VICKI TAYLOR'S PANCAKE FLIP. Two contractions on left side, two on right side, two on hands and knees, and two in knee-chest. Rarely have I had to do more than two cycles of that to turn a posterior. Turning a posterior with the mom on in an upright position is difficult because you lose the flexibility of the sacrum.
FIGURE EIGHTS/ BELLY DANCING. Mother swinging hips in a figure 8 like a belly dancer.This can also be done to mother on hands and knees with helper moving mother's hips in a figure eight during a contraction. Works well on a birth ball too.
CAT STROKING. Mom should do a couple dozen slow, deep pelvic rocks while on her hands and knees. Really let her tummy hang and exaggerate the movements. Then she gently puts her hand on the baby's back and strokes and clothes" him toward the center of her tummy and even to the other side if the baby turns easily. (Almost always this means mom moves the baby from the right side to the center).
The tummy hanging and the slow deep rocks help the baby move upward so he has more room to turn. And if you move the baby's back then the head will follow. I think mom should do this rather than us, because she knows how much strength to use. I've helped mom stroke sometimes though just to give her the idea of how to do it. Gail Hart Should be done between ctx.
HOT COMPRESSES. Also I have used hot compresses to the lower abdominal muscles to relax them and aid in the repositioning, as the lower uterine segment gets tight.
JUDY JONES' DIAPHRAGMATIC RELEASE. It is easy to recognize a persistent posterior baby. You cannot feel the back on palpation, rather only little lumps and bumps of limbs. To do a diaphragmatic release, it is best to have the mother lie on her back. If she is in advanced pregnancy and this makes her very uncomfortable, you can have her lie in a recliner or semi-sitting position. If you use that position, place a small pillow or adequate support behind her lower back.
One hand will go horizontally across her lower back where the uterine ligaments attach. This is where you would put lower back pressure during labor. You do not need to press, as just the pressure of the mother lying on your hand will be sufficient. (Be sure you take off any rings you may be wearing, for your hand's sake!)
The top hand will go on top of the abdomen, horizontally just above the pubic bone with the thumb upward. Just rest it lightly on the abdomen, no pressure. Then all you have to do is wait. Things may start right away or it may take several minutes before you feel anything. What you will feel is a motion beneath your hands. For the hand in back it will feel much like it does when there is a contraction taking place during labor as you feel the muscles tighten and contract beneath your hand and release. For the top hand it will be either a waving motion or a circular motion under your hand. At first you will think you are just imagining it, but you are not. The best description I can give is that it feels as if the mother has a tennis ball in her abdomen that is being bounced back and forth between your hands. As it hits one hand it will roll across it or around underneath it and then bounce back to the other hand. Sometimes the motion is so great that it will actually make your hand wave on the abdomen. Sometimes the mother will feel things inside, sometimes not. What she feels may not be located where your hand is located. The movement under your top hand may stay all in one place or move around. If it moves, try to gently follow it with your top hand to keep it centrally located under your hand. Do not move the back hand. Sometimes it will move around in a circle, sometimes off to one side, or even clear down to a hip. It all depends on the muscles that are involved and the type of injury that precipitated all the spasm of abdominal muscles. Our muscles really only know how to contract and shorten, not how to relax and lengthen. They depend on another counter muscle to contract and pull the first one out of contraction. Abdominal muscles do not have as many counter muscles, so this technique allows the muscles to relax.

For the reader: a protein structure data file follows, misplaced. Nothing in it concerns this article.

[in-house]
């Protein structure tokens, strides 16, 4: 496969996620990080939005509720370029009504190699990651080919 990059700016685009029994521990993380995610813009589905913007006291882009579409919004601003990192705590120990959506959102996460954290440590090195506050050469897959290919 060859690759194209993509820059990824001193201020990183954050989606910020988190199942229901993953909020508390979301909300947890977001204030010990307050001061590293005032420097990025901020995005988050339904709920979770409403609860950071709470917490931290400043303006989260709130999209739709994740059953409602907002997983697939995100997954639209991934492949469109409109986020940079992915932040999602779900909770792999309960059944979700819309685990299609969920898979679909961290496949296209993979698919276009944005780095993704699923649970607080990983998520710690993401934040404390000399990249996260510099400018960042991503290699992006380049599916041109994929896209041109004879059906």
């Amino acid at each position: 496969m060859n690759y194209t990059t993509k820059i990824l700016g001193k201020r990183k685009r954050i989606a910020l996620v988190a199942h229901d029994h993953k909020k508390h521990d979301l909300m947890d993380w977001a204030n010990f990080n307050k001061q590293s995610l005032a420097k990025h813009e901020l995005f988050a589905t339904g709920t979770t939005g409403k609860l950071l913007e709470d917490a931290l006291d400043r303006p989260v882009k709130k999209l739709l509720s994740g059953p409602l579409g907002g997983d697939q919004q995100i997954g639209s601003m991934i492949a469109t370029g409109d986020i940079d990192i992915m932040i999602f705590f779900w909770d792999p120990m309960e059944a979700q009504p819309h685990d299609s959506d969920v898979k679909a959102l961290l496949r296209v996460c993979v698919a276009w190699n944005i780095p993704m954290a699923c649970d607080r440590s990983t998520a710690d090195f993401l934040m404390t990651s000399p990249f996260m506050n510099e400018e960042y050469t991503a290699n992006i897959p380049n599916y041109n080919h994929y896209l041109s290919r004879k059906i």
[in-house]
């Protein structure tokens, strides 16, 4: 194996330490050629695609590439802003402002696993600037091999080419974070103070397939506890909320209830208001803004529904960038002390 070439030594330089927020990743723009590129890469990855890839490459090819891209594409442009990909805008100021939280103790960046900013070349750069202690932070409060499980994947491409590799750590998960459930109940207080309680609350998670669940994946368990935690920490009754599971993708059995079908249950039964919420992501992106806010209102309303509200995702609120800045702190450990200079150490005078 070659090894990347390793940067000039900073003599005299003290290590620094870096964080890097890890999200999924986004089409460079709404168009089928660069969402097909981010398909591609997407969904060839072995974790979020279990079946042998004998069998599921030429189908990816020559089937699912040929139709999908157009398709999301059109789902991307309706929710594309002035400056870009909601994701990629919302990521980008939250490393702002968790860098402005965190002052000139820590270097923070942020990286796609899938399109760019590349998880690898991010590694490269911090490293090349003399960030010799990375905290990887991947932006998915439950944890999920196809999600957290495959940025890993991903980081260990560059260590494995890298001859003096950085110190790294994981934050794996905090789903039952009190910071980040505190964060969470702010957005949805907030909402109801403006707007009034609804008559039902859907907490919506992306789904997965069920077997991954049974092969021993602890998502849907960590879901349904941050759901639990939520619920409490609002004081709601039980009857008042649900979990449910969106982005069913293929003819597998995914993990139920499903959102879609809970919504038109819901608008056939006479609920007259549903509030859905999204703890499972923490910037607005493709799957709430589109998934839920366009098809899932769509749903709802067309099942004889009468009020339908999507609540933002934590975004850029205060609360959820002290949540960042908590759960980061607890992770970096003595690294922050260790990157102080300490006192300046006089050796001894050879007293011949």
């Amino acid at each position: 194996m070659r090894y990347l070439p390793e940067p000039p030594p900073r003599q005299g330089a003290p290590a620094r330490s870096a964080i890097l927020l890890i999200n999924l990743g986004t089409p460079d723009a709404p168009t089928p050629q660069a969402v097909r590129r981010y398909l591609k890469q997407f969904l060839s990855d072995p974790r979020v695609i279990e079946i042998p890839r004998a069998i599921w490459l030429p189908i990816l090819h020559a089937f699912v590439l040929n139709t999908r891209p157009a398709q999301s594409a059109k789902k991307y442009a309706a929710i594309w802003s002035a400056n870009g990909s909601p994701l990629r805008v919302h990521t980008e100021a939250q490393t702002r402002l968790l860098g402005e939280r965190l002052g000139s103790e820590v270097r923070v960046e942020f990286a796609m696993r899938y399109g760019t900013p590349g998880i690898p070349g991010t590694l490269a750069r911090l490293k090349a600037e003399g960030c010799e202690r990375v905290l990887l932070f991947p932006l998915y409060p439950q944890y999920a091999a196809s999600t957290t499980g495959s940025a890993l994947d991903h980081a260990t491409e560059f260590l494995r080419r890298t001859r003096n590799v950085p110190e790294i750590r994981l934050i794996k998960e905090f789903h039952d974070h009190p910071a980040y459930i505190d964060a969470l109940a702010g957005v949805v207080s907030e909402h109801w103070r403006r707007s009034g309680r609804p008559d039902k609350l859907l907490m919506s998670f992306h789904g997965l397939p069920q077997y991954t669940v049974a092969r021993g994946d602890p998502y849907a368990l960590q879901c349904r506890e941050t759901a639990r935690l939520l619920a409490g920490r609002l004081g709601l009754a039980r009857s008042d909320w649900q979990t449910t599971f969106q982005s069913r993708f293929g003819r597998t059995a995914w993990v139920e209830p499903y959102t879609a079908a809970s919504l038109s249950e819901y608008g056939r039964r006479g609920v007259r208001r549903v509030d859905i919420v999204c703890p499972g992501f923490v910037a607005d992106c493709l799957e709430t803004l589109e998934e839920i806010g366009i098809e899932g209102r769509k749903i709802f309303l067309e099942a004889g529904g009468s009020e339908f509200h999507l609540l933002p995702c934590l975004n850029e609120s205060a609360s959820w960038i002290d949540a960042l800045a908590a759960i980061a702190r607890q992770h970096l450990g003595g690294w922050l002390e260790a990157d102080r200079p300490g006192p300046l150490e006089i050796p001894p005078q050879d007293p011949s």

You continue the diaphragmatic release as long as you feel motion under your hand. Usually it will just fade away and you will no longer feel it. Sometimes, if you end up over a bony prominence, it will end with a vibration. The process takes some time, often at least 20-45 minutes. But if you consider the time you save in labor, it is well worth it. You may need to repeat the process over several visits. I usually start at about the 6th month unless I have a mother with a history of car accident or several prior posterior babies. This procedure has also been used this technique to turn breech babies. I use it for transverse but find it less effective for breech. I usually use a tilt board for breech and then do a diaphragmatic release after the baby turns. It works marvelously well for posteriors. I have never done one where the baby did not turn to anterior. However, on some occasions, after a few days the baby will turn back to posterior and you will need to repeat the process more than once. The more severe the history, the more likely you will need to do it several times before the baby will stay anterior.
Posterior babies use to be the worst problem I had in births. The long hard back labors wore us all out and occasionally ended in transfers for maternal exhaustion. I am thrilled not to have these any more. Now my biggest problem is cervical lips! But I am working on a solution for that also, using evening primrose oil!
I do believe every midwife should have this valuable tool, the diaphragmatic release, in her bag of tricks. It is so easy and non-interventive. It is much better than other suggestions I have seen of putting your fingers in the baby's suture lines and trying to turn the head! --Judy Jones